Vanik S. Eaddy, Ph. D.

The Eaddy and Bartell families have intermarried numerous times beginning with Edward Drake Eaddy who married Mary Bartell the daughter of Jacob Bartell and Mary Stone.   Jacob Bartell must have been a superb craftsman and teacher.  This became evident in the lives of his sons who kept meticulous diaries and were known to possess skills including silversmithing, blacksmithing, gunsmithing, watch making, carpentry, coffin making, phlebotomy, farming, cobblering, soldiering, and numerous other pursuits.  The best known of his sons was William Bartell who married Senea Stone.   He was an exceptionally talented person and was a traveling craftsman who was multi-talented as evidenced by entries in his diary which was maintained for more than 30 years of his life.  He recorded short phrases about events, people, and places wherever he traveled.  His daily descriptions detailed an amazing list of crafts and trades mastered by this most unusual man.

He repaired watches, clocks, guns, bells, steel traps, and anything made of metal.  He tailored clothes for the men and boys.  He made shoes from leather he tanned.  He made jewelry, violins, rifles, coffins, canoes, flats, and weaving looms.  He built water mills for milling grain, cotton gins, and homes.  He designed and built furniture.  When his neighbors and family were sick, he performed phlebotomy (bleeding).

William Bartell served as Commissioner of Roads, an important duty which included responsibility for building and maintaining roads and bridges.  He was also charged with maintaining the creek channels for water traffic, primarily canoes and flats.  His signature is frequently found on wills and other legal documents.

He was present at numerous social events including visits to the sick, weddings, burials, dances, log rollings, corn huskings, sporting events, church meetings, hunting trips, fishing trips, and meetings of the Militia in which he rose to the rank of Captain.  His travels were extensive and includes many places known today and may others which may no longer be located.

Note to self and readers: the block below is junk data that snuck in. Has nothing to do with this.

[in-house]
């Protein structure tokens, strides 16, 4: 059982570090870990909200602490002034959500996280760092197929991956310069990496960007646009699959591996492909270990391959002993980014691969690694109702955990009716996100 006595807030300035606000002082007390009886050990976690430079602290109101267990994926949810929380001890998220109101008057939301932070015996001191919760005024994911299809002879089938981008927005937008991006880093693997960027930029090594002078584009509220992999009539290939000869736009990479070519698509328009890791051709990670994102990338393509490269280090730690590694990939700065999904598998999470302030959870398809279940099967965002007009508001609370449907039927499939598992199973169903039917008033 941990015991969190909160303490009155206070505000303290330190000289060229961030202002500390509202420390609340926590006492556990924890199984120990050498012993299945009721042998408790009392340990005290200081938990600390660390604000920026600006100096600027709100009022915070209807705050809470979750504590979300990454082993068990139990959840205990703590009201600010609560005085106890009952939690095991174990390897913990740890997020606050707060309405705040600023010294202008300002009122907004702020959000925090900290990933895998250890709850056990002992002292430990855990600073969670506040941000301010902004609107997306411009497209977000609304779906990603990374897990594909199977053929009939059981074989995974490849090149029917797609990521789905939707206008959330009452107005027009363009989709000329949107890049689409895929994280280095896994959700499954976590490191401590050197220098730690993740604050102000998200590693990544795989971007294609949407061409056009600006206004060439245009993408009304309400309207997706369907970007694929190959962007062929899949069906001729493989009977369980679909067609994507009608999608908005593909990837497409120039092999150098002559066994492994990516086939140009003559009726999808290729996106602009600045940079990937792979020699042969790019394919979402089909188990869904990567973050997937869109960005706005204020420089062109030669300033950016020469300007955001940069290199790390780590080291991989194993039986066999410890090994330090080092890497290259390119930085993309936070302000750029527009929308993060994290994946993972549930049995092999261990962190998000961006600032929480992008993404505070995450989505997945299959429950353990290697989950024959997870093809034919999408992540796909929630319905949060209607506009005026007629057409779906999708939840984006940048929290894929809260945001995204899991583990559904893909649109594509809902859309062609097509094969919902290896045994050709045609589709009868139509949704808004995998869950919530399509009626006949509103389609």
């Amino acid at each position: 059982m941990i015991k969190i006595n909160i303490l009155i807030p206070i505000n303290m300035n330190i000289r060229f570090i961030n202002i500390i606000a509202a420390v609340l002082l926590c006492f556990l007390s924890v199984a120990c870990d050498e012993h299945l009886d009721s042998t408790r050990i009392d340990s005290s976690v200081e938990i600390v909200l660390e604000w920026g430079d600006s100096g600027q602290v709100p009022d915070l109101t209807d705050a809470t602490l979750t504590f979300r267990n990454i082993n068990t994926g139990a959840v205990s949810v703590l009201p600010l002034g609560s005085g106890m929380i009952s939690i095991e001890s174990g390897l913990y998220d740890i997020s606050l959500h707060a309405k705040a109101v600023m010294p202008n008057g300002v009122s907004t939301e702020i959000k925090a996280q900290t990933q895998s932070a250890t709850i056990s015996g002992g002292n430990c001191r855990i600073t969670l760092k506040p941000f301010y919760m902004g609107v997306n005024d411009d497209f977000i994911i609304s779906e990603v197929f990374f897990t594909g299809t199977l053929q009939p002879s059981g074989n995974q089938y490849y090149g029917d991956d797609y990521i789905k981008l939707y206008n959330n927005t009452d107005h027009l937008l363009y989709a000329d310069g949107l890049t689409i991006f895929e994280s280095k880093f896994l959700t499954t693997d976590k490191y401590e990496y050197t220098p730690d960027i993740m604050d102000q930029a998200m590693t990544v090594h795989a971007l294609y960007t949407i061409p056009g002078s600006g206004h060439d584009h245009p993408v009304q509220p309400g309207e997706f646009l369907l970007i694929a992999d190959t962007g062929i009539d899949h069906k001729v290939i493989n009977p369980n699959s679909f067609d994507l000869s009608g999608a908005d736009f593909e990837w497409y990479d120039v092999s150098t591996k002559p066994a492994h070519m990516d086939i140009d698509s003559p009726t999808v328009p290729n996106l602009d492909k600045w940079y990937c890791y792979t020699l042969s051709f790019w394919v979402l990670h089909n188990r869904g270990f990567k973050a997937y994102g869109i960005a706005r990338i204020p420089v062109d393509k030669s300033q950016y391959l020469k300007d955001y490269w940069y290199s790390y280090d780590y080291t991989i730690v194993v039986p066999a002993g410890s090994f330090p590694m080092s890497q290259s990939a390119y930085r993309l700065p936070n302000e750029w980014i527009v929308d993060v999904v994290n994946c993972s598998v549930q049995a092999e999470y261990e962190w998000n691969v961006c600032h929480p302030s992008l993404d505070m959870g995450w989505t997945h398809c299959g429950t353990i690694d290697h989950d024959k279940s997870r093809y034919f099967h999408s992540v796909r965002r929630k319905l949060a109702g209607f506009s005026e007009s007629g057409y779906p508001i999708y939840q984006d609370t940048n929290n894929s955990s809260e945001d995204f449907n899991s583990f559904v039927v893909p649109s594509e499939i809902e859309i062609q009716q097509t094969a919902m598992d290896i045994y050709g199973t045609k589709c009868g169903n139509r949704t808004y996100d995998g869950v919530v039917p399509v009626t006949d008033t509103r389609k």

Evidence is still available, even as recently as 2001, of the superb craftsmanship of William Bartell.  Mr. Chris Hirsch of Houston, Texas reported that in the early 1980's he had purchased a flintlock longrifle from a gun collector in Houston, Texas.  The rifle has a small silver plate inlayed in the barrel that is engraved, "WILLIAM BARTELL 1850".  He learned from reading the "Bartell Journals" that Bartell began making his "Little Rifle" in 1847 and that it was completed in 1850.  Bartell writes of putting the patchbox and the catch spring in place.  These items are all found on the rifle.  The journals reveal that Bartell "refreshened out" or re-cut the bore about 1856-1857.  He also described "facing the steel" on the rifle and the frizzen shows evidence of having been refaced.  Finally, Bartell reported taking the rifle to a shooting match; but, it is unknown whether or not he won anything.

Pictures of William Bartell's "Little Rifle" were provided courtesy of Mr. Chris Hirsch of Houston, Texas who is a descendant of John Foster, one of the original 300 Stephen F. Austin settlers in Texas.



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